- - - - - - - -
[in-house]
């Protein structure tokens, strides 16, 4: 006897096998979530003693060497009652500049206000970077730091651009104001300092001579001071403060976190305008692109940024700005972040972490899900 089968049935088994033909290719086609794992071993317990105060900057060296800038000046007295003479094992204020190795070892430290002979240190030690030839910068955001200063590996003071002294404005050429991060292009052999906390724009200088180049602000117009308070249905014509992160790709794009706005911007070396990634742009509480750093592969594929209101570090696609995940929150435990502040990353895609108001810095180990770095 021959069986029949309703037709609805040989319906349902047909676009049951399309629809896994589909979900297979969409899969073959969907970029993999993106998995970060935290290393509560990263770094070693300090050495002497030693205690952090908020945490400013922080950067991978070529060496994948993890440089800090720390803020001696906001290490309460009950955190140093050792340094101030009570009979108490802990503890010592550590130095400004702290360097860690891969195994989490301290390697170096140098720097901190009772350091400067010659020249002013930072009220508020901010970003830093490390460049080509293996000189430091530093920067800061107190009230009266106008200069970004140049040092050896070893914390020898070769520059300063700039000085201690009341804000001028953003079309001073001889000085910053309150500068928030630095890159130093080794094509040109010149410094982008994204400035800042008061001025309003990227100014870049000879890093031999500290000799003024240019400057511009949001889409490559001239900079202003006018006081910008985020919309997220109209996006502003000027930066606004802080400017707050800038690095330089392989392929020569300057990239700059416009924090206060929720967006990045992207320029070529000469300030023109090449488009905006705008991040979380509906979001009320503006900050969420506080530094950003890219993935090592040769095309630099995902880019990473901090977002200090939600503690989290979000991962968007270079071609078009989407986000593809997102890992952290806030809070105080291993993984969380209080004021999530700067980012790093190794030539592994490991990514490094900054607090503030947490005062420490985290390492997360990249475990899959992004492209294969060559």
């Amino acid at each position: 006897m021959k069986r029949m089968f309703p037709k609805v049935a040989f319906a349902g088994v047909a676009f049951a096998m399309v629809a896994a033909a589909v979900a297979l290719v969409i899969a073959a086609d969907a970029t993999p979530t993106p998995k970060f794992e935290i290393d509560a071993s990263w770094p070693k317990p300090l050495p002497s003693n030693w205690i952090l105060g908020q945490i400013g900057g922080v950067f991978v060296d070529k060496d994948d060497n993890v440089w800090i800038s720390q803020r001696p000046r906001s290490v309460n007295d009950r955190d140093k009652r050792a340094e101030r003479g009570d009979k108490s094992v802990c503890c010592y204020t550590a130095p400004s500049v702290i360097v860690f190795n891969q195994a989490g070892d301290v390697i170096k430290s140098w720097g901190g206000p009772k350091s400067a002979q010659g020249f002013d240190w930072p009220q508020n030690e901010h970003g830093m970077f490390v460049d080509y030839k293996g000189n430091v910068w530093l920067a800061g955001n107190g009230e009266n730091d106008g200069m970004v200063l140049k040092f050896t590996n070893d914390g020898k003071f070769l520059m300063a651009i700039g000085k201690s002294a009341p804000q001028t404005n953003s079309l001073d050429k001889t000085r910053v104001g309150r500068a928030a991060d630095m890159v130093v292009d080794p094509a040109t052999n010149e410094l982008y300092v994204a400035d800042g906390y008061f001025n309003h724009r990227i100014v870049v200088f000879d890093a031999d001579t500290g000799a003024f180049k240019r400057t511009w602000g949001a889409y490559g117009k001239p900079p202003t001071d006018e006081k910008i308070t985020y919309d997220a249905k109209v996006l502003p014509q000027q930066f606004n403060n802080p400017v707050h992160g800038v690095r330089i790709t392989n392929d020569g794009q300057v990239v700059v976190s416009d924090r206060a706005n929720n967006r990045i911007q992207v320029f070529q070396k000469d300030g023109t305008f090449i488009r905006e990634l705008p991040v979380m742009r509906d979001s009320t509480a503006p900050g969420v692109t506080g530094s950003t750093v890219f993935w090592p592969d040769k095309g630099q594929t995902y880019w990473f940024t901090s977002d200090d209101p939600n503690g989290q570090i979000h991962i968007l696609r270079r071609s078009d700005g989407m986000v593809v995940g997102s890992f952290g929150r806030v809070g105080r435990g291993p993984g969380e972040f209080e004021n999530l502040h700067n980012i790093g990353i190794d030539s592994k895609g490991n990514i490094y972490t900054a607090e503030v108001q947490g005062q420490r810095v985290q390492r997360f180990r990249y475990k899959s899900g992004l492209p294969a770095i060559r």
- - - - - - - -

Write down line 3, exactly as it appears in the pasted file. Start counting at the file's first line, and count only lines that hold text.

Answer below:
């Amino acid at each position: 006897m021959k069986r029949m089968f309703p037709k609805v049935a040989f319906a349902g088994v047909a676009f049951a096998m399309v629809a896994a033909a589909v979900a297979l290719v969409i899969a073959a086609d969907a970029t993999p979530t993106p998995k970060f794992e935290i290393d509560a071993s990263w770094p070693k317990p300090l050495p002497s003693n030693w205690i952090l105060g908020q945490i400013g900057g922080v950067f991978v060296d070529k060496d994948d060497n993890v440089w800090i800038s720390q803020r001696p000046r906001s290490v309460n007295d009950r955190d140093k009652r050792a340094e101030r003479g009570d009979k108490s094992v802990c503890c010592y204020t550590a130095p400004s500049v702290i360097v860690f190795n891969q195994a989490g070892d301290v390697i170096k430290s140098w720097g901190g206000p009772k350091s400067a002979q010659g020249f002013d240190w930072p009220q508020n030690e901010h970003g830093m970077f490390v460049d080509y030839k293996g000189n430091v910068w530093l920067a800061g955001n107190g009230e009266n730091d106008g200069m970004v200063l140049k040092f050896t590996n070893d914390g020898k003071f070769l520059m300063a651009i700039g000085k201690s002294a009341p804000q001028t404005n953003s079309l001073d050429k001889t000085r910053v104001g309150r500068a928030a991060d630095m890159v130093v292009d080794p094509a040109t052999n010149e410094l982008y300092v994204a400035d800042g906390y008061f001025n309003h724009r990227i100014v870049v200088f000879d890093a031999d001579t500290g000799a003024f180049k240019r400057t511009w602000g949001a889409y490559g117009k001239p900079p202003t001071d006018e006081k910008i308070t985020y919309d997220a249905k109209v996006l502003p014509q000027q930066f606004n403060n802080p400017v707050h992160g800038v690095r330089i790709t392989n392929d020569g794009q300057v990239v700059v976190s416009d924090r206060a706005n929720n967006r990045i911007q992207v320029f070529q070396k000469d300030g023109t305008f090449i488009r905006e990634l705008p991040v979380m742009r509906d979001s009320t509480a503006p900050g969420v692109t506080g530094s950003t750093v890219f993935w090592p592969d040769k095309g630099q594929t995902y880019w990473f940024t901090s977002d200090d209101p939600n503690g989290q570090i979000h991962i968007l696609r270079r071609s078009d700005g989407m986000v593809v995940g997102s890992f952290g929150r806030v809070g105080r435990g291993p993984g969380e972040f209080e004021n999530l502040h700067n980012i790093g990353i190794d030539s592994k895609g490991n990514i490094y972490t900054a607090e503030v108001q947490g005062q420490r810095v985290q390492r997360f180990r990249y475990k899959s899900g992004l492209p294969a770095i060559r």